Watford and a Spitfire flight

As the title says we are moored near Watford, as in the the village of Watford, and not the sprawling mass just north of London. Anyway, it has been a while since the last post so a bit of a catch up is required. As planned we left Napton on a return journey for Yelvertoft, stopping briefly in a number of previously visited locations. We did however break the journey from bridge 100 on the Oxford Canal to Norton Junction, by stopping for a night halfway up the Braunston flight in the Admiral Nelson P.H. pound. Of course being so close a visit had to be made.


Sunday lunch on Fathers Day was enjoyed at the New Inn, Long Buckby, before heading off up Watford Locks and transiting Crick tunnel the following day. We stopped just beyond bridge 20 on the Leicester Line G.U. a usual spot for us, close to Yelvertoft Marina. On Thursday 23/6 we headed off towards the unofficial winding hole a mile ahead by bridge 24. It is very much silted up now and we only just made the turn. Had we been unsuccessful the next winding hole would have added three hours to our journey.

                                           Oscar sunning himself on the grassy towpath.

Once in the marina we had a few boat type chores to do over the next couple of days, before heading off for the weekend to visit family.
Now for the best bit. On Tuesday 28/6 it was our Pearl Wedding Anniversary. We set off from our hotel close to Brands Hatch heading for Biggin Hill airfield. The former RAF station was one of the main airfields defending London during the war and is now privately operated. We travelled the perimeter road to a hanger at the far end of the airfield which is filled with a selection of aircraft from both the RAF and Luftwaffe. After checking in we attended a safety briefing, which basically amounted to, these are the risks, as if they were going to stop me, then it was off to be kitted out with flight suit and gloves.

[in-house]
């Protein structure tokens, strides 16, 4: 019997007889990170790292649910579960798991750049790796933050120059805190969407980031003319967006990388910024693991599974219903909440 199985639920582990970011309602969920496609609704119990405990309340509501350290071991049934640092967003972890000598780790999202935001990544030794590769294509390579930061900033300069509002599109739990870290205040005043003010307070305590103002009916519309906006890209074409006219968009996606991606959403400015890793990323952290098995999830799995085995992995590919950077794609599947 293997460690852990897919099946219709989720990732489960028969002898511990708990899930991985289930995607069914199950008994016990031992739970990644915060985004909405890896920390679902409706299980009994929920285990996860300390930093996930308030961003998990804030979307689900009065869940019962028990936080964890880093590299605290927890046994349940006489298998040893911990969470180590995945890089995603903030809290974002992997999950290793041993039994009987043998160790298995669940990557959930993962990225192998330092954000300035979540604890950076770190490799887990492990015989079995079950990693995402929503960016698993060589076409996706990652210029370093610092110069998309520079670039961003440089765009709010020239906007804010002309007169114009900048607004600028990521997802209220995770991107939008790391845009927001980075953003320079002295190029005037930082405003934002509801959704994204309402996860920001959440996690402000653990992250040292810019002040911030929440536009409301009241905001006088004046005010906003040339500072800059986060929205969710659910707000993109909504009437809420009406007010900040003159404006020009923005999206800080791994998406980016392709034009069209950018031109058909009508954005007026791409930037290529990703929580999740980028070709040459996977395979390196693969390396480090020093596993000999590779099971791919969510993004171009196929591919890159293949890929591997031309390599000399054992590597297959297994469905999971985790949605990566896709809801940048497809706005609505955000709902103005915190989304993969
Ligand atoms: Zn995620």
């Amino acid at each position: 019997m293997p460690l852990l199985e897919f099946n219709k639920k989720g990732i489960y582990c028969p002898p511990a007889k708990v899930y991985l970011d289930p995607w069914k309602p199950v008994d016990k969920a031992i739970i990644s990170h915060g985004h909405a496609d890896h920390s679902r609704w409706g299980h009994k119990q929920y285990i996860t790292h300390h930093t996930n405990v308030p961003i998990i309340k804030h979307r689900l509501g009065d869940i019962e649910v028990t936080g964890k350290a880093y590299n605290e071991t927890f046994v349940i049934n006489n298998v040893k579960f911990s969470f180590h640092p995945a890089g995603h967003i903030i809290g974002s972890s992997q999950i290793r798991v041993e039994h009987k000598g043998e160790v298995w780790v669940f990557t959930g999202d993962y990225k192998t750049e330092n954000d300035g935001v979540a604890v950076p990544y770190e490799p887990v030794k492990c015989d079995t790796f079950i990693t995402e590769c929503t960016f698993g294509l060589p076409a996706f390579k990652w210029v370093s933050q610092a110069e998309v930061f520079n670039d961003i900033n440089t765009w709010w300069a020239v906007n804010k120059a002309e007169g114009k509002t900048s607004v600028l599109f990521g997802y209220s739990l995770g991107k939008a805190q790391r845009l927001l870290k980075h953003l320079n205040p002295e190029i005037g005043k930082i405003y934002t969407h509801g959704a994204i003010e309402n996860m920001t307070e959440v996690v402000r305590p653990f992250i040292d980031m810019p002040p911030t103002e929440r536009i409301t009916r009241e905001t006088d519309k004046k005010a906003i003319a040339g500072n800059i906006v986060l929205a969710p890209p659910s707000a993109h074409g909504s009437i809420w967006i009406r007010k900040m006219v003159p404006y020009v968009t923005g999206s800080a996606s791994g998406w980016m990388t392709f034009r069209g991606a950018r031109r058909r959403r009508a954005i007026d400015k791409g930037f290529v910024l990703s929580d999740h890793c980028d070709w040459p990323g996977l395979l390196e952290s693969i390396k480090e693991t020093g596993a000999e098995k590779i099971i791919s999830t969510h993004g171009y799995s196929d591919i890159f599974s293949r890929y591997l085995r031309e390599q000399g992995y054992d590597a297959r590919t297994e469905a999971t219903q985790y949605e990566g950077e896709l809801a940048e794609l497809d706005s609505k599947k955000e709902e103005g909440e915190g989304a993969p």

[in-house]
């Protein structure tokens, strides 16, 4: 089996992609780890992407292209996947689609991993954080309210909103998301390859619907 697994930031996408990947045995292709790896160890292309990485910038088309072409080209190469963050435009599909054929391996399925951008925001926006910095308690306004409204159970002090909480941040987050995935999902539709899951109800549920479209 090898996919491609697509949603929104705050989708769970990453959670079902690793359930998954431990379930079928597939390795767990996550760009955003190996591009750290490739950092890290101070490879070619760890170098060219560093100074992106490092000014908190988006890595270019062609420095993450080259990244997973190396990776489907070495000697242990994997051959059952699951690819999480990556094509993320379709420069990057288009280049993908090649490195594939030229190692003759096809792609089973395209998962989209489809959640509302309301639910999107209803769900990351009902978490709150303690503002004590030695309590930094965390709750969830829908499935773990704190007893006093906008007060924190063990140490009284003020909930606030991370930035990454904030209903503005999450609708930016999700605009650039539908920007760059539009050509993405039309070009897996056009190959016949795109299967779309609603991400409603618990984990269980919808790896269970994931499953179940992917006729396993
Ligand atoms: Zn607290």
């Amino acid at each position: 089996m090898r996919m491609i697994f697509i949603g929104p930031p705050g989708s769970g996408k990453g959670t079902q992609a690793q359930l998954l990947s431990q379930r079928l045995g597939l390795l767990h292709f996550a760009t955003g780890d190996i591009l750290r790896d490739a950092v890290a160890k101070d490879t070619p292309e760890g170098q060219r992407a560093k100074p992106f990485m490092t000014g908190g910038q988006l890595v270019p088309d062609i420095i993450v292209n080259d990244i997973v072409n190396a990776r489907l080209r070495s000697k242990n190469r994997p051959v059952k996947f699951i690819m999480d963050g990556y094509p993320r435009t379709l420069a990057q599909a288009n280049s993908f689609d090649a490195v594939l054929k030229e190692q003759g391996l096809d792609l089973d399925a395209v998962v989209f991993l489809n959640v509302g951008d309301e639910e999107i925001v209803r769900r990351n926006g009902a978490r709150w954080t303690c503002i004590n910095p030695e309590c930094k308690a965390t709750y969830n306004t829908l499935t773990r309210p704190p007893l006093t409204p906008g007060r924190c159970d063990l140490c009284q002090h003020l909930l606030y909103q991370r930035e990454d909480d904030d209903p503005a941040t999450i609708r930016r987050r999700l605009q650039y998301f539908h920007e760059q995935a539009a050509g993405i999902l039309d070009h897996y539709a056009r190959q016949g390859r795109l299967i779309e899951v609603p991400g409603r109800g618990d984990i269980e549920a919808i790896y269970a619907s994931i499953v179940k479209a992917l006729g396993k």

The next thirty minutes words can’t really describe so I will let the photos do it.








The Spitfire in question is MJ627. Built at Castle Bromwich in 1943, she entered service with the Royal Canadian Air Force. MJ627s first operational sortie was from an advanced landing ground in Belgium. After only two days of service MJ627 destroyed a Messerschmitt Me 109 over Arnhem being flown by Pilot Officer Sidney Bregman.
The aircraft commander for my flight was Don Sigournay, a former Royal Navy pilot who flew Sea Harriers. Being the first flight of the day, on start up the engine stalled, belching smoke from its twelve exhaust ports. Second time round, no such problem. We taxied towards the runway and then waited whilst the Rolls Royce Merlin engine warmed to operating temperature. As we moved onto the runway final readings of the gauges were made before the throttle was opened and in no time at all we were airborne. The Spitfire begins to fly at about 85 knots. Climbing away from Biggin Hill we made a quick turn left, taking us away from the controlled airspace of Gatwick airport. On reaching our cruising altitude the engine was throttled back, and wings levelled as we flew south east over the Kent countryside. What occurred next I had not been expecting. I had thought I was going to be simply a passenger, up there for a ride. Now I was being offered the controls. At the instruction of Don I now flew the Spitfire, banking left and right over Kent with London in the distance. For the next 15 minutes I was in seventh heaven. The initial emotional feelings of being in such an iconic aircraft now gave way to sheer fun. All to soon control was back with Don, however there was to be one final treat. The Spitfire was put into a shallow dive allowing the airspeed to increase. As we pulled out of the dive you could feel the G force pressing you back into the seat. Then the aircraft rolled to the left, performing a victory roll. Well you simply can’t fly in a Spitfire and not do that, can you. We then headed back to Biggin Hill for a perfect landing.
Today we departed Yelvertoft Marina on our main summer cruise. We have no plan as such other than attending Glascote Basin towards the end of July for a Hudson boat owners gathering at the new Norton Canes base. We passed through Crick tunnel then took a mooring just north of the locks.


Totals 13/6 to 23/6  20 Miles 21 Locks 2 Tunnels
Totals today 4 Miles 1 Tunnel
Running totals 165 Miles 112 Locks 10 Tunnels